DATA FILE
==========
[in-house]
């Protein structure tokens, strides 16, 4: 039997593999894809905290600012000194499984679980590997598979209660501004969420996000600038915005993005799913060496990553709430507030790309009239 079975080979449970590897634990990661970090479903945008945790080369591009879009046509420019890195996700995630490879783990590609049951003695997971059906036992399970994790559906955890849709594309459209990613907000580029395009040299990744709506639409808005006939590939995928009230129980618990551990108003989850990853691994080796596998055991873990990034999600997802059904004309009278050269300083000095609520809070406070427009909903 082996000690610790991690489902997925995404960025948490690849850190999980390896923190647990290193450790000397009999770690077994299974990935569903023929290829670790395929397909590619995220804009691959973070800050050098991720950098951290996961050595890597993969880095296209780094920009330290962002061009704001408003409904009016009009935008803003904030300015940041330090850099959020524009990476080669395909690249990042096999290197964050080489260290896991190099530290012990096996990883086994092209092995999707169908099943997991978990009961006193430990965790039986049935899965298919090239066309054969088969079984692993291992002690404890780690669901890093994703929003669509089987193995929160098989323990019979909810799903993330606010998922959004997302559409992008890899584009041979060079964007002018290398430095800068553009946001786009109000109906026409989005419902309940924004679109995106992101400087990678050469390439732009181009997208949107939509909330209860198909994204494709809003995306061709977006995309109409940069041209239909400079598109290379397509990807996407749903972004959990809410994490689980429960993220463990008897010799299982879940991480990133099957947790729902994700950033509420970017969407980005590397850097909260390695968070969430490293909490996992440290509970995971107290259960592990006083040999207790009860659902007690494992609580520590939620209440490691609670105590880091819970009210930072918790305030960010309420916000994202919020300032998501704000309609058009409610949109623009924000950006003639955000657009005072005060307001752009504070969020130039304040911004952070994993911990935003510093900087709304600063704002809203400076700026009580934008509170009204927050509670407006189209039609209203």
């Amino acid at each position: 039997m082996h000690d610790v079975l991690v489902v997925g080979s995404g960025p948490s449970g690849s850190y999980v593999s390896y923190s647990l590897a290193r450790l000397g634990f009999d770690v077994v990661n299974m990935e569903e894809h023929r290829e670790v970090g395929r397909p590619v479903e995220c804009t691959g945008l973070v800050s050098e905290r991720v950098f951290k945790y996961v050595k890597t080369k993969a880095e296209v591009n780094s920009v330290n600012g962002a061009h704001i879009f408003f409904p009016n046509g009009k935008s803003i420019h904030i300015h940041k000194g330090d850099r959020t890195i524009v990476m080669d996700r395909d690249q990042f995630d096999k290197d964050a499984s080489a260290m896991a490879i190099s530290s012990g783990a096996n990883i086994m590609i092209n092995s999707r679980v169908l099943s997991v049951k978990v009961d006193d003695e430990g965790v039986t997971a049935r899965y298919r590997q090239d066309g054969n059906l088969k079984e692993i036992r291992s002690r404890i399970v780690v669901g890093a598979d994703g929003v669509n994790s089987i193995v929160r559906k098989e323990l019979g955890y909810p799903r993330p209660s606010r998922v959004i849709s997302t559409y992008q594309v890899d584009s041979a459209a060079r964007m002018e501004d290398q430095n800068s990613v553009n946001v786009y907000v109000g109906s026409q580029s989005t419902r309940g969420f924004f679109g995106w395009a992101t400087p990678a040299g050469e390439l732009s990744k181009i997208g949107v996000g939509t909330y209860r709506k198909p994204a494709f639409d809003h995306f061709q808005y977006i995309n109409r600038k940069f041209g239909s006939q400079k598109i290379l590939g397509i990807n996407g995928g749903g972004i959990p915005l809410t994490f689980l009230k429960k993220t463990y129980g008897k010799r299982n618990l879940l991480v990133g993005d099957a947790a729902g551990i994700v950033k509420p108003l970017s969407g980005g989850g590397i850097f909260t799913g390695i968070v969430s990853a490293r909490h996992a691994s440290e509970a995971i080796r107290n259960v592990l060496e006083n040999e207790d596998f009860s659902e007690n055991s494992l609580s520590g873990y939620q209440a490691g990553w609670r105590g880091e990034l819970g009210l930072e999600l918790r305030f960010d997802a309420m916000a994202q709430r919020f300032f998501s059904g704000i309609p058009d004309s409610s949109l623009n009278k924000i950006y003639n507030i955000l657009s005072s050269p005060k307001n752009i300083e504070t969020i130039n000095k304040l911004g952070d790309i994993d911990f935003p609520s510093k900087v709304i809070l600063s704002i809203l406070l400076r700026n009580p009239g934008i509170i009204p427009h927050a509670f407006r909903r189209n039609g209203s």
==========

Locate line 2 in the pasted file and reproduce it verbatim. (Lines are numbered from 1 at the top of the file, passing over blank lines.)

């Protein structure tokens, strides 16, 4: 039997593999894809905290600012000194499984679980590997598979209660501004969420996000600038915005993005799913060496990553709430507030790309009239 079975080979449970590897634990990661970090479903945008945790080369591009879009046509420019890195996700995630490879783990590609049951003695997971059906036992399970994790559906955890849709594309459209990613907000580029395009040299990744709506639409808005006939590939995928009230129980618990551990108003989850990853691994080796596998055991873990990034999600997802059904004309009278050269300083000095609520809070406070427009909903 082996000690610790991690489902997925995404960025948490690849850190999980390896923190647990290193450790000397009999770690077994299974990935569903023929290829670790395929397909590619995220804009691959973070800050050098991720950098951290996961050595890597993969880095296209780094920009330290962002061009704001408003409904009016009009935008803003904030300015940041330090850099959020524009990476080669395909690249990042096999290197964050080489260290896991190099530290012990096996990883086994092209092995999707169908099943997991978990009961006193430990965790039986049935899965298919090239066309054969088969079984692993291992002690404890780690669901890093994703929003669509089987193995929160098989323990019979909810799903993330606010998922959004997302559409992008890899584009041979060079964007002018290398430095800068553009946001786009109000109906026409989005419902309940924004679109995106992101400087990678050469390439732009181009997208949107939509909330209860198909994204494709809003995306061709977006995309109409940069041209239909400079598109290379397509990807996407749903972004959990809410994490689980429960993220463990008897010799299982879940991480990133099957947790729902994700950033509420970017969407980005590397850097909260390695968070969430490293909490996992440290509970995971107290259960592990006083040999207790009860659902007690494992609580520590939620209440490691609670105590880091819970009210930072918790305030960010309420916000994202919020300032998501704000309609058009409610949109623009924000950006003639955000657009005072005060307001752009504070969020130039304040911004952070994993911990935003510093900087709304600063704002809203400076700026009580934008509170009204927050509670407006189209039609209203």